The Book Itself: Definitely a rom-com book, obvious from its cover. Flourishes, swirls, coffee and takeout, lots and lots of books (you assume this book will have a lot to do with books, there are five icons of open books on the cover). It’s pink, there are hearts…I feel like I should read it on Valentine’s Day!
My Review: The creative writing teacher, the delivery guy, the local Starbucks baristas, his best friend, her roommate, and the squirrel in the park all have one thing in common—they believe that Gabe and Lea should get together. Lea and Gabe are in the same creative writing class. They get the same pop culture references, order the same Chinese food, and hang out in the same places. Unfortunately, Lea is reserved, Gabe has issues, and despite their initial mutual crush, it looks like they are never going to work things out. But somehow even when nothing is going on, something is happening between them, and everyone can see it. Their creative writing teacher pushes them together. The baristas at Starbucks watch their relationship like a TV show. Their bus driver tells his wife about them. The waitress at the diner automatically seats them together. Even the squirrel who lives on the college green believes in their relationship.
Surely Gabe and Lea will figure out that they are meant to be together….
Sounds cute, right? Goofy, romantic, everyone can see it but you two! kind of scenario. Very romantic-comedy-chick-flick-movie-esque. Unfortunately, poor Gabe and Lea, our Romeo and Juliet are just not rounded out as characters, and they grate on one’s nerves.
The book is told from everyone’s perspective but theirs. And it’s all very cute little vignettes (I wouldn’t call them chapters, at most the installments cover only a page or two). But there’s no differentiation between characters. The angry Creative Writing classmate, the Chinese food delivery guy, the gay best friend, the mature older brother, even the bench and the squirrel talk in the same voice. One girl supposedly talks like a Valley Girl, but there isn’t enough color, enough variety in her voice to differentiate between her and any of the other female characters, let alone the male ones! And most of them just come off sounding pissed off at Gabe and Lea! Which honestly, I could understand.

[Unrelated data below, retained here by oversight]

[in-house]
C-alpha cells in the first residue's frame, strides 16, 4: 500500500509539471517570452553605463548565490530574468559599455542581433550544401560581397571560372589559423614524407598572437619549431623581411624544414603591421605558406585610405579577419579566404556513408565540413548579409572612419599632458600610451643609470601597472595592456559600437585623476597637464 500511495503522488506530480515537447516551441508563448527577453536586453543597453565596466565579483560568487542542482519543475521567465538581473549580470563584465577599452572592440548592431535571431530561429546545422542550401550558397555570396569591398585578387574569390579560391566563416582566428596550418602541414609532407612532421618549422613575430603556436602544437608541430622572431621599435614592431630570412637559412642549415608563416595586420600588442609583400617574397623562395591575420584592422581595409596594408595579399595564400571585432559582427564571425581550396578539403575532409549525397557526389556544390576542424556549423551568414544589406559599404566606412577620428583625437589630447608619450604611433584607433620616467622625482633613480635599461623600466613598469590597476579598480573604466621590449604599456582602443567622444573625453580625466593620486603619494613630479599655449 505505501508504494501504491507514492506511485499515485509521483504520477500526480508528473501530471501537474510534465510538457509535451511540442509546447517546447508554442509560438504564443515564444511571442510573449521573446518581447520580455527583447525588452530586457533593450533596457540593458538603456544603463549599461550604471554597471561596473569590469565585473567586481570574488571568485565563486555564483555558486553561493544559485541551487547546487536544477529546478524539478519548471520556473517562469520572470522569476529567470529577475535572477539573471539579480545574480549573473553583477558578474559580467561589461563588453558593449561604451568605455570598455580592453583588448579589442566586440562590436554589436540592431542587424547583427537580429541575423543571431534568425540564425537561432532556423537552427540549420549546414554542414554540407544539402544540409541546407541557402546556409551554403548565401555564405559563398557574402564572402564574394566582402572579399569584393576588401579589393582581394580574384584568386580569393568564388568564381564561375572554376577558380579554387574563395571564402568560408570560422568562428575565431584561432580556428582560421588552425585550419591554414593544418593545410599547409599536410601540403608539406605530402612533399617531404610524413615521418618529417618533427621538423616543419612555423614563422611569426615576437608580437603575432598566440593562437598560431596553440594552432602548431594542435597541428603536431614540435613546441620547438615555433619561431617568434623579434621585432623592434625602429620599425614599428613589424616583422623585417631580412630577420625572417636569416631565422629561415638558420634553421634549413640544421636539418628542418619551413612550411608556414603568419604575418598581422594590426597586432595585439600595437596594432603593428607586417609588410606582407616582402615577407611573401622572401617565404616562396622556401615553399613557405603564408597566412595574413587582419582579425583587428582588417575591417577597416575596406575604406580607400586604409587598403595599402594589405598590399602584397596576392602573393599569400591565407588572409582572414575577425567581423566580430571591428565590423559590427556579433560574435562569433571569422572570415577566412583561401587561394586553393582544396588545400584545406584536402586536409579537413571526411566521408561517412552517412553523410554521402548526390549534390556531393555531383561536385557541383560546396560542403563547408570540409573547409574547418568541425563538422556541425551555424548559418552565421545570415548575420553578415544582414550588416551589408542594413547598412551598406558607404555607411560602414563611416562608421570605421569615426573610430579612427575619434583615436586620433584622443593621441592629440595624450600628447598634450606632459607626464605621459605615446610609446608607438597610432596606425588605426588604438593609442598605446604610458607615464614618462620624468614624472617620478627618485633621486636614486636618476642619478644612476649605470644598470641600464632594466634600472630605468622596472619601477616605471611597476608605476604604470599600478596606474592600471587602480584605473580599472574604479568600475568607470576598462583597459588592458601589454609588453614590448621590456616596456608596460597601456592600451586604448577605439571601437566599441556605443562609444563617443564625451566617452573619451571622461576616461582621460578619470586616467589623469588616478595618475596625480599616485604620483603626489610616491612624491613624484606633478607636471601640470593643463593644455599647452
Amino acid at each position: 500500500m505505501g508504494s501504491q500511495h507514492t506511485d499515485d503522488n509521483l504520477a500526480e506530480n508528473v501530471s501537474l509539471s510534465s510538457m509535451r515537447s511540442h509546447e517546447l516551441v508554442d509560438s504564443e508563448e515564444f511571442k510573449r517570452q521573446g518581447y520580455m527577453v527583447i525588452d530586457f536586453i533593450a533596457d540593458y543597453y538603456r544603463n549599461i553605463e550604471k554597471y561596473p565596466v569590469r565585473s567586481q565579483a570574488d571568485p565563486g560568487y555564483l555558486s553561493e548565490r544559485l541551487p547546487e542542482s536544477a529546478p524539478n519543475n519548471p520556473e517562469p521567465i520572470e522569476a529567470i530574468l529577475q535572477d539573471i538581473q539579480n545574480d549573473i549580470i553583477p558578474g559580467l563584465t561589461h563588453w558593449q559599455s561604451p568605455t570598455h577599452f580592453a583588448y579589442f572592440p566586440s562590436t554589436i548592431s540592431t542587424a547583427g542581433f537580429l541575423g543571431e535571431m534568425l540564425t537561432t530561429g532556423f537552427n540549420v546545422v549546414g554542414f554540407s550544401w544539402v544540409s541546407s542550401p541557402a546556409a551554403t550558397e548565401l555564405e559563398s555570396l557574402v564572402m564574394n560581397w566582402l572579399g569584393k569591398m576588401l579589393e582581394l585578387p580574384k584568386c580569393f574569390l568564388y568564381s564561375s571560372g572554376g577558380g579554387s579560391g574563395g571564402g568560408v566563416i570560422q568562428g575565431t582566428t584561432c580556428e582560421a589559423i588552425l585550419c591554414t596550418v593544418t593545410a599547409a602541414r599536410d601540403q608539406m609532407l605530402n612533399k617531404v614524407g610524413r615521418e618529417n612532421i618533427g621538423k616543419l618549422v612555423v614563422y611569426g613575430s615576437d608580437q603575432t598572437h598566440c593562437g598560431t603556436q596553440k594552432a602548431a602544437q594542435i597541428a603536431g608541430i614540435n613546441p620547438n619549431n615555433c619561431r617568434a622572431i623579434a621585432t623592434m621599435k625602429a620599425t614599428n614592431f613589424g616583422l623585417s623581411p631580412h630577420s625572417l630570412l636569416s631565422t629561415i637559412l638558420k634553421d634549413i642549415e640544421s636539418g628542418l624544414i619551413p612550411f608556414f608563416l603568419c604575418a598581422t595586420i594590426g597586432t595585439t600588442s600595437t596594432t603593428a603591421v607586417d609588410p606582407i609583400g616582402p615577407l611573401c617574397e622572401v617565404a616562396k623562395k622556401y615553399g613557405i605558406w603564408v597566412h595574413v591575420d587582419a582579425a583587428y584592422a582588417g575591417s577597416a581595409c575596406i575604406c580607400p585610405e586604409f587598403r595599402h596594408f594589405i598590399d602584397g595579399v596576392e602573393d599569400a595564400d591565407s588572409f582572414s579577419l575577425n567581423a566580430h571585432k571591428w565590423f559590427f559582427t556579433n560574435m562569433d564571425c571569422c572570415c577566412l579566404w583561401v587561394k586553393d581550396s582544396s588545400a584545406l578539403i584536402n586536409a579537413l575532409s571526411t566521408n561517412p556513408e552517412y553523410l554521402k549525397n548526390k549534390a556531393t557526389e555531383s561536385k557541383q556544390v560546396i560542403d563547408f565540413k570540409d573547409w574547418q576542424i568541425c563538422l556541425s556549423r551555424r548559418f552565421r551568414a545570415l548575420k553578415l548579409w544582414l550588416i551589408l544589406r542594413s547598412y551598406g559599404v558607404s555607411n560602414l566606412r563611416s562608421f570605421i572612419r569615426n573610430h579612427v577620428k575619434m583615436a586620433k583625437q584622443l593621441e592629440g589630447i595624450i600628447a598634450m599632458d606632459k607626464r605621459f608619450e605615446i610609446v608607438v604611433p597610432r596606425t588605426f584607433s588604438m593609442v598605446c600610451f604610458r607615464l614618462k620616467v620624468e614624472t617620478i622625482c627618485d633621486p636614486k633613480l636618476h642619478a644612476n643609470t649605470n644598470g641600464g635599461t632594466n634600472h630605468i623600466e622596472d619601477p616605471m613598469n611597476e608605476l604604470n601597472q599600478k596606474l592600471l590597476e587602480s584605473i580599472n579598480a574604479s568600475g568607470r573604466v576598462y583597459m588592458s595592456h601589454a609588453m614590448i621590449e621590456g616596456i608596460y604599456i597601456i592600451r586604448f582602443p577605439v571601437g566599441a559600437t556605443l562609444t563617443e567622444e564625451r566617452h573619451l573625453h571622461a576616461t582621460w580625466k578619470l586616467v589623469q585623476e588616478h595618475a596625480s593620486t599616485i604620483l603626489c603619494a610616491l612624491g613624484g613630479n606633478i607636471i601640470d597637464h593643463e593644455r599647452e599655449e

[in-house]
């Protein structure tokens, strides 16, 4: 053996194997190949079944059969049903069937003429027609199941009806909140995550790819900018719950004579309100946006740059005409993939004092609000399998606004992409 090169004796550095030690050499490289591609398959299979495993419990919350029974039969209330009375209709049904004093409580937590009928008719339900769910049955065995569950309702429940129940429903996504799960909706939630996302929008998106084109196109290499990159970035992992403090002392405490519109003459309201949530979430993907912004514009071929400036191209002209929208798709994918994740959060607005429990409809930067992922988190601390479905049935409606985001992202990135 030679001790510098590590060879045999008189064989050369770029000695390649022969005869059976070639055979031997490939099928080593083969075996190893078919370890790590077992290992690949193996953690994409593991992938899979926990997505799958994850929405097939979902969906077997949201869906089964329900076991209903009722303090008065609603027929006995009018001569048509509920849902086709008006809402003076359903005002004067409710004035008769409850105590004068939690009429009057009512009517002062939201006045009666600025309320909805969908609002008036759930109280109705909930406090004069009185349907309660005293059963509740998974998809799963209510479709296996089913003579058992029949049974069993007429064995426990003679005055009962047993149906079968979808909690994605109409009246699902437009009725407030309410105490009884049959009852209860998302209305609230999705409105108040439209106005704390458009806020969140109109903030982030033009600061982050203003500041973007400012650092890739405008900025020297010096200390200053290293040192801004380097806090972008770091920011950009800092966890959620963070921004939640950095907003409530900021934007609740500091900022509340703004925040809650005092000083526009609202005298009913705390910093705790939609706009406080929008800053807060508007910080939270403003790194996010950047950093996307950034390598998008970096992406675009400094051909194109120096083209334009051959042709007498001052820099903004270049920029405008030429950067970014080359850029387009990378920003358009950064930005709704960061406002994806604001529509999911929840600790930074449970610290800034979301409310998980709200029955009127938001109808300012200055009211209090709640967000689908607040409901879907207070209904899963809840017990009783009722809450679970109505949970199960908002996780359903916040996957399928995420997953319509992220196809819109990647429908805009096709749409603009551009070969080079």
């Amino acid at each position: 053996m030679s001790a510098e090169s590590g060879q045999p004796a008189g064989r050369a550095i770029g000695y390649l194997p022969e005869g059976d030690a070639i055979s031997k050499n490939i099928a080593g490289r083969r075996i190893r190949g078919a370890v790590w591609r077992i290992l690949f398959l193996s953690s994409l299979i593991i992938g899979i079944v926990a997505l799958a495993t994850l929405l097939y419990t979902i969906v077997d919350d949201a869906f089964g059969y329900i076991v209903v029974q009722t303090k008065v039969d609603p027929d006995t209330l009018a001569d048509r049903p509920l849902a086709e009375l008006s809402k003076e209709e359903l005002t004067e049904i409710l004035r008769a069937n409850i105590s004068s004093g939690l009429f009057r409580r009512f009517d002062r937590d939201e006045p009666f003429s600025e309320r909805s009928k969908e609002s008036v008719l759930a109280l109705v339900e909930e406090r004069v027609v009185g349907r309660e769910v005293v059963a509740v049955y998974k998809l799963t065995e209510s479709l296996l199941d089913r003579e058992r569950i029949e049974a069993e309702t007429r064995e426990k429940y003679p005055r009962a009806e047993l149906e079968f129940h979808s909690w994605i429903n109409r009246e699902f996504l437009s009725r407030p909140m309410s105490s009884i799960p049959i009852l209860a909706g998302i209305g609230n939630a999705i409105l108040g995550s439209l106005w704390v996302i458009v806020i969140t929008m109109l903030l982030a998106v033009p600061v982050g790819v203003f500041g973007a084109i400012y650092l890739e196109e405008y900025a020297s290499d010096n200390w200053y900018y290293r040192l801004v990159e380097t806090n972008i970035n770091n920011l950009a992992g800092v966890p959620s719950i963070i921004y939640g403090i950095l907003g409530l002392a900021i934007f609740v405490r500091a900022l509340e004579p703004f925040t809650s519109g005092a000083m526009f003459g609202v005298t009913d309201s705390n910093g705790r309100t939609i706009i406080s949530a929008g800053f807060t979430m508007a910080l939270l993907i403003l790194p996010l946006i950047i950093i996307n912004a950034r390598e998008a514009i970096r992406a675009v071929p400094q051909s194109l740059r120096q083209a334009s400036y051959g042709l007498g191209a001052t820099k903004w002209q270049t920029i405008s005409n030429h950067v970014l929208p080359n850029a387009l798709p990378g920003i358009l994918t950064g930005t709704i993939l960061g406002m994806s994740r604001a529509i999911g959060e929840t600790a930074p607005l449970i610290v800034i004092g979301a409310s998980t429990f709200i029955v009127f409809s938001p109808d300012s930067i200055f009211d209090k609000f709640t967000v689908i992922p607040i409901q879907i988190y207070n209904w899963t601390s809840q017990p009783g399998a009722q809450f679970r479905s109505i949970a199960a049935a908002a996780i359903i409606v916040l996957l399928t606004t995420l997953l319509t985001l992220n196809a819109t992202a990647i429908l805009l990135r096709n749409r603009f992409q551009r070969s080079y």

Because Gabe and Lea are obnoxious.
Gabe’s Thing is that Something Happened to him a while ago, and it’s affected his mood and progress in school. It also makes him act like he’s allergic to girls, and that half the time he hates the people he interacts with. And when we find out about the event that makes him act like a shrugging weirdo, he suddenly, miraculously, lifts himself out of the doldrums and everything is fixed. Of course, he’s weirded Lea out enough at that point that they – gasp! – might never get together! But of course they do, because that is the entire point of this book.
Lea doesn’t ever seem to talk above a whisper. She whines a lot about Gabe to the point that I’m totally on her roommate and best guy friend’s side: just shut up and do something about it.
I’m under no delusion that this isn’t accurate to young relationships. They just like each other so much but they can’t tell each other that! That would be unthinkable! But it doesn’t mean I want to read a book about that frustrating frame of mind.
The fight before they get together is seriously lacking in vocabulary and nuance. The big confessions they make to finally profess their feelings to each other (spoiler alert: they read those feelings aloud in Creative Writing class) aren’t sweet or tender or really romantic. They’re repetitive and confusing.
It strives too hard for cute, when it should be looking for story and character development.
My Grade: D